Julia alternatives to SymPy?

What are some alternatives to Python library SymPy implemented in Julia?

1 Like

There is a wrapper:

1 Like

Is there no native Julia equivalent?

1 Like

There are, but I don’t know if they are equivalent. E.g.:


3 Likes

Symata.jl requires Python math library mpmath and Reduce.jl requires redcsl. :pensive:

1 Like

Symata.jl actually relies a lot on sympy for its rewriting and Reduce.jl is a wrapper around REDUCE, which is mainly written in Lisp. The closest in pure Julia would most likely be ModelingToolkit.jl, which mainly focuses on rewriting and calculating symbolic derivatives and builds on SymbolicUtils.jl, so it should already be quite fast. That said, it’s still far from feature complete compared to sympy, so I definitely wouldn’t call it a sympy equivalent yet.

5 Likes

I always had an impression that SymPy is so popular in Python world only because Python doesn’t support symbols and expressions as first-class citizens. Julia does. And since symbolic programming is built-in into the language, people tend to create packages for more specific tasks. For example, there are libraries for expression rewriting and simplification (1, 2), calculus (3), Einstein notation (4) and many others. You may get better suggestions if you have such specific tasks in mind.

8 Likes

I’d like to solve the exercises in the book Doing Math with Python using Julia instead of Python.

1 Like

In my class I also have students doing some of the symbolic calculations programmatically rather than on paper. I use SymPy.jl, which I actually like using quite a bit more than the underlying Python package. It’s less verbose, and some of the operations do end up being performed by generic algorithms on the Julia side. The Python installation is managed behind the scenes when you add SymPy, so the dependency on Python shouldn’t be a problem in practice.

Very few languages have a library like SymPy. I think really just Lisp and Python (OK, maybe Java; I don’t know that much about SymJa). The amount of work it takes to built and maintain such a library is enormous, and the payoff is modest compared to lots of other high-investment packages that have been written in pure Julia.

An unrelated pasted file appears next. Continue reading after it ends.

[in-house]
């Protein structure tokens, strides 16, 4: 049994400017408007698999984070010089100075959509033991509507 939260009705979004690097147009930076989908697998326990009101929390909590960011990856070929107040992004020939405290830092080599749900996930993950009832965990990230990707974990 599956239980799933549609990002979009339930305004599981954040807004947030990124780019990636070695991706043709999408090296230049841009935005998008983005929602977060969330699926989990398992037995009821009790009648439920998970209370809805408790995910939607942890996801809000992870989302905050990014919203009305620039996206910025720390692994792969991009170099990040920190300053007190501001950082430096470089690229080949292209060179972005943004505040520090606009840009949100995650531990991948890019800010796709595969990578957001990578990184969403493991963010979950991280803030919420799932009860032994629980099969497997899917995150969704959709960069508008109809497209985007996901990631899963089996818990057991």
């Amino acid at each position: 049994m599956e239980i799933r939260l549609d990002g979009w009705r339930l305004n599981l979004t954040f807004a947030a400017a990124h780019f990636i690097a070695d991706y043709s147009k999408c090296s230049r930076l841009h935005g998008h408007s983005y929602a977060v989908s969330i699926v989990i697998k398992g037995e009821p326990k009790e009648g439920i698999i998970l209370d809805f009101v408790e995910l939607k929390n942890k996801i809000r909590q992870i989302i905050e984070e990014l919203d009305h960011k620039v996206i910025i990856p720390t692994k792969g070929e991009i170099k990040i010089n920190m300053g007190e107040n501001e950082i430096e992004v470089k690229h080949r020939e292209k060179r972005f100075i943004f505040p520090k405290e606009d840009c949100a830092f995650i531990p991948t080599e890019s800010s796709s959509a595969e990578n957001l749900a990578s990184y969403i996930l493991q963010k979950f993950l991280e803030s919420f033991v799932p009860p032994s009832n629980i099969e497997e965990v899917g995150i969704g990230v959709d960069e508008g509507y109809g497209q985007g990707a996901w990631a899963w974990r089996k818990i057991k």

5 Likes

I just renamed this topic from “Julia equivalent of SymPy?” to “Julia alternatives to SymPy?” which I think better expresses what I’m looking for, but may invalidate some of the comments.

1 Like

Symata.jl depends on sympy (the Python library, not the Julia wrapper). Much of the lower-level stuff in Symata is in Julia, the higher-level stuff, like calculus, calls sympy.

Hello dear bro :slight_smile: Because of your useful post, I discovered and I’m using ModelingToolkit.jl :+1:t2:

But please, can you help me with two things?? :frowning_face:

I’m working with Symbolic Matrices with small and big expressions

  1. There is things like this:
    image
    How can I convert those “Constant” values to simply numeric and keeping the Array Expression, for example this:
    [th2 0 ; 5 th1*5]

  2. Can you tell me how to simplify this?? :frowning:
    sin(0) * sin(th2) + -1 * cos(th1) * cos(0) * sin(1.5707963267948966) + -1 * cos(1.5707963267948966) * cos(th1) * cos(th2) * sin(0) * cos(1.5707963267948966) + sin(1.5707963267948966)
    To this:
    1 - cos(th1)
    The command ModelingToolkit.simplify. doesn’t work

1.5707963267948966 = pi/2

Thanks in advance :+1:t2:

Hi, Modeling Tolkit has no way of simplifying that (except doing it by hand via manual substitution) because
1.5707963267948966 = pi/2
is not true from mathematical (symbolic) point of view. 1. 5707963267948966 is floating point number that is finite, so it can’t represent pi/2 for the purposes of symbolic simplification. Keeping pi//2 as fraction in symbolic form could help but I’m not sure whether Modelling Toolkit has this kind of rule for trigonometric simplification, but it can surely be added in

1 Like